Magicka: The Stars Are Left: Lovecraft meets spellcraft

December 17, 2011

The team over at Arrowhead Studios has been rewarding faithful Magicka fans with regular DLC packs, from maps to equipment to a player-vs.-player arena. What made the original so fun, though, was the campaign, full of interesting set-pieces and ludicrous geek culture references, as well as the progression of finding more and better spells.

Now, they’ve delivered on a second story in Magicka: The Stars Are Left, and it has a clearly Lovecraftian bent. Yes, it’s largely a re-tread, and we mean that literally as you’ll be walking through the same areas you did last time. But with a few modifications, all-new enemies and a different plot, it feels new enough. It’s a good reason for those who jumped on the original early to come back to a game that has seen a lot of polish work and fun new content packs in the intervening time.

Where there’s a disconnect is when the new, Cthulhu-themed content sits right next to the vestigial references from the original game. With an expansion like this, we hoped that they’d go all-in with the theme, but it’s spread thin among what seem like the alternate lines from the original story that were left on the cutting room floor. It’s still funny. It’s not as funny, though, and it doesn’t have the bonus of being absolutely ludicrous like Magicka: Vietnam.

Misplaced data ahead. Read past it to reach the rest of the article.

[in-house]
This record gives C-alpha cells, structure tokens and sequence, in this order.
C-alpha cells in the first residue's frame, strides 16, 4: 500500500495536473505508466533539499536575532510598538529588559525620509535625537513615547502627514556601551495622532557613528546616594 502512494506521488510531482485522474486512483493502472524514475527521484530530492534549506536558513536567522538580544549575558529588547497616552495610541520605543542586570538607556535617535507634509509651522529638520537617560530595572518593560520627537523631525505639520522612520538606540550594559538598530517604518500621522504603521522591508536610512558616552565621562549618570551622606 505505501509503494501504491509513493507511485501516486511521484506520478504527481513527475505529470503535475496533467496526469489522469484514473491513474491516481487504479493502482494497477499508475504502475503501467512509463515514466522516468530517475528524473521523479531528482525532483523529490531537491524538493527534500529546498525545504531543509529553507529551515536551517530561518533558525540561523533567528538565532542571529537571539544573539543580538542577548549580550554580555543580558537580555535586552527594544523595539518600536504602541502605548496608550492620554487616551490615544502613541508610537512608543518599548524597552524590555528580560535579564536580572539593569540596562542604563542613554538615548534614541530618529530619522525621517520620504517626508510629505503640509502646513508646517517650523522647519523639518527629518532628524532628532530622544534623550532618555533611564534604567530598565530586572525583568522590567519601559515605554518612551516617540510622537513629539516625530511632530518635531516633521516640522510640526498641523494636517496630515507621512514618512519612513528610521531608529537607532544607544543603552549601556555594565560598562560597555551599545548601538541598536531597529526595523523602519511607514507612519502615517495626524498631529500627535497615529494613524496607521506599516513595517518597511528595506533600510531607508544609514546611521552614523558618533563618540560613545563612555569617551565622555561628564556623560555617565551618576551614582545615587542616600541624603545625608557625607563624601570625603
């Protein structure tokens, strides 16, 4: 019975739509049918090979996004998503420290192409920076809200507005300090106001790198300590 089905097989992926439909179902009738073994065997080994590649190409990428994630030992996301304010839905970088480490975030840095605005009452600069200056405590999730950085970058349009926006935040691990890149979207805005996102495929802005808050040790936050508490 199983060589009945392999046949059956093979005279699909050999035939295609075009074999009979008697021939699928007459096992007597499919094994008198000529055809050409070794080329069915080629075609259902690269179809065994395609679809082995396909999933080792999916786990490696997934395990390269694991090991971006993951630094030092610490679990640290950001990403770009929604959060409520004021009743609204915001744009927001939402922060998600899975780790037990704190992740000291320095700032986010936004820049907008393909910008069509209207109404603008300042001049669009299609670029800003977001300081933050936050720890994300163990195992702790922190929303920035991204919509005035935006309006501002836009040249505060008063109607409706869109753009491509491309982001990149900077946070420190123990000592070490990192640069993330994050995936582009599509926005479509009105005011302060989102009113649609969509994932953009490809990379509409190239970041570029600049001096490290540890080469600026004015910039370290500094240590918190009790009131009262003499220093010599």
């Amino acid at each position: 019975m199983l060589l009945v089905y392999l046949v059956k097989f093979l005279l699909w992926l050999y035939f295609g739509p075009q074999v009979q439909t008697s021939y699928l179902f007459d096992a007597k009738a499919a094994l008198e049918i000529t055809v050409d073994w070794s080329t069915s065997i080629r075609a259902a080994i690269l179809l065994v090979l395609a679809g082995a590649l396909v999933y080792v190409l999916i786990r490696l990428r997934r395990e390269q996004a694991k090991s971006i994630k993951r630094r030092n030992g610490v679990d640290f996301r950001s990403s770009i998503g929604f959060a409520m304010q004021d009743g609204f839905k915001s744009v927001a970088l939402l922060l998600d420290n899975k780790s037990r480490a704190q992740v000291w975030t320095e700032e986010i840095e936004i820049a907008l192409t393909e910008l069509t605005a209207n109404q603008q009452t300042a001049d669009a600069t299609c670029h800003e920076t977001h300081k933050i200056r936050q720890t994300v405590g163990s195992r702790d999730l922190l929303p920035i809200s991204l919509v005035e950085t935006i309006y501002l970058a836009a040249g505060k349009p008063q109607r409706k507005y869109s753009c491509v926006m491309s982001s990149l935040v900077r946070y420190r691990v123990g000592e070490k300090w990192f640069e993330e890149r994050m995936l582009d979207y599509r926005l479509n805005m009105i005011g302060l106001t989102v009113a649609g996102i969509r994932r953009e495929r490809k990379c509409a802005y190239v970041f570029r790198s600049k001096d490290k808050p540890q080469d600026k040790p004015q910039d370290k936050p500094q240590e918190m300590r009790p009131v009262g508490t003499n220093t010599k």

The main mechanic added to the expansion is a “zoom and enhance” function that allows you to examine objects. It’s funny the first few times, but it doesn’t actually show any extra detail and it just brings the camera in way too close for a while. When you’re playing local multiplayer (and, given the base game’s buggy debut, many fans like that experience), you just got three people to yell at you because they can’t see themselves on screen anymore.

That said, this is DLC, and it’s the best they’ve made. We’d be a bit miffed if this was supposed to be Magicka 2 or something, but recycled content is much more forgiveable here. The Stars Are Left did make us wonder one thing, though: if Arrowhead doesn’t want to become “that studio that made Magicka,” what’s next? A fresh concept with Arrowhead’s trademark absurdity is exactly what we need right now.

Pros: More Magicka, a new campaign to keep things interesting
Cons: Jokes don’t land quite as well in this second outing

Score: 4/5

Questions? Check out our review guide.